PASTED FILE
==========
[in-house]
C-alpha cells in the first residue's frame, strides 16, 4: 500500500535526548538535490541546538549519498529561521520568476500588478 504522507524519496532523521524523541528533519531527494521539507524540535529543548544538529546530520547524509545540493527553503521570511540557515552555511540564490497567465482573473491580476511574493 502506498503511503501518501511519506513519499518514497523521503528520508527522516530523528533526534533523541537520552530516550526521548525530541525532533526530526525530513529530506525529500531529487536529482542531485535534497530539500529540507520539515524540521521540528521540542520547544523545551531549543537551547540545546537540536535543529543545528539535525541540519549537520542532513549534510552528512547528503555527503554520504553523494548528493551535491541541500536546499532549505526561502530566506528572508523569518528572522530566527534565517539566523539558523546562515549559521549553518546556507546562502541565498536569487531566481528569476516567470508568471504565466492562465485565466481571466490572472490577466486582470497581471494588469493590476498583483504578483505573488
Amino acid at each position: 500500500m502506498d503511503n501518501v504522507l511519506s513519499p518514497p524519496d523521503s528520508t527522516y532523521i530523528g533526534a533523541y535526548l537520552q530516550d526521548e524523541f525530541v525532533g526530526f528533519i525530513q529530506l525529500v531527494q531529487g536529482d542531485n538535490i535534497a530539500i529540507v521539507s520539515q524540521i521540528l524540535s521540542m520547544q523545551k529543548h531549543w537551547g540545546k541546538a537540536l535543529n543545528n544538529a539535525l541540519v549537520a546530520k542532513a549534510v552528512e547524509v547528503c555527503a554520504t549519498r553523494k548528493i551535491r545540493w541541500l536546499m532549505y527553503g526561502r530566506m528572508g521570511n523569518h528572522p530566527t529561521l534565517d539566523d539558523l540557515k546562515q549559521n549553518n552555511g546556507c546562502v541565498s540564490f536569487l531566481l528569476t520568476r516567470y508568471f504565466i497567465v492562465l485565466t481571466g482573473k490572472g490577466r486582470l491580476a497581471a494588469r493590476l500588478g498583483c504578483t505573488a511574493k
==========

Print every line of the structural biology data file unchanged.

[in-house]
C-alpha cells in the first residue's frame, strides 16, 4: 500500500535526548538535490541546538549519498529561521520568476500588478 504522507524519496532523521524523541528533519531527494521539507524540535529543548544538529546530520547524509545540493527553503521570511540557515552555511540564490497567465482573473491580476511574493 502506498503511503501518501511519506513519499518514497523521503528520508527522516530523528533526534533523541537520552530516550526521548525530541525532533526530526525530513529530506525529500531529487536529482542531485535534497530539500529540507520539515524540521521540528521540542520547544523545551531549543537551547540545546537540536535543529543545528539535525541540519549537520542532513549534510552528512547528503555527503554520504553523494548528493551535491541541500536546499532549505526561502530566506528572508523569518528572522530566527534565517539566523539558523546562515549559521549553518546556507546562502541565498536569487531566481528569476516567470508568471504565466492562465485565466481571466490572472490577466486582470497581471494588469493590476498583483504578483505573488
Amino acid at each position: 500500500m502506498d503511503n501518501v504522507l511519506s513519499p518514497p524519496d523521503s528520508t527522516y532523521i530523528g533526534a533523541y535526548l537520552q530516550d526521548e524523541f525530541v525532533g526530526f528533519i525530513q529530506l525529500v531527494q531529487g536529482d542531485n538535490i535534497a530539500i529540507v521539507s520539515q524540521i521540528l524540535s521540542m520547544q523545551k529543548h531549543w537551547g540545546k541546538a537540536l535543529n543545528n544538529a539535525l541540519v549537520a546530520k542532513a549534510v552528512e547524509v547528503c555527503a554520504t549519498r553523494k548528493i551535491r545540493w541541500l536546499m532549505y527553503g526561502r530566506m528572508g521570511n523569518h528572522p530566527t529561521l534565517d539566523d539558523l540557515k546562515q549559521n549553518n552555511g546556507c546562502v541565498s540564490f536569487l531566481l528569476t520568476r516567470y508568471f504565466i497567465v492562465l485565466t481571466g482573473k490572472g490577466r486582470l491580476a497581471a494588469r493590476l500588478g498583483c504578483t505573488a511574493k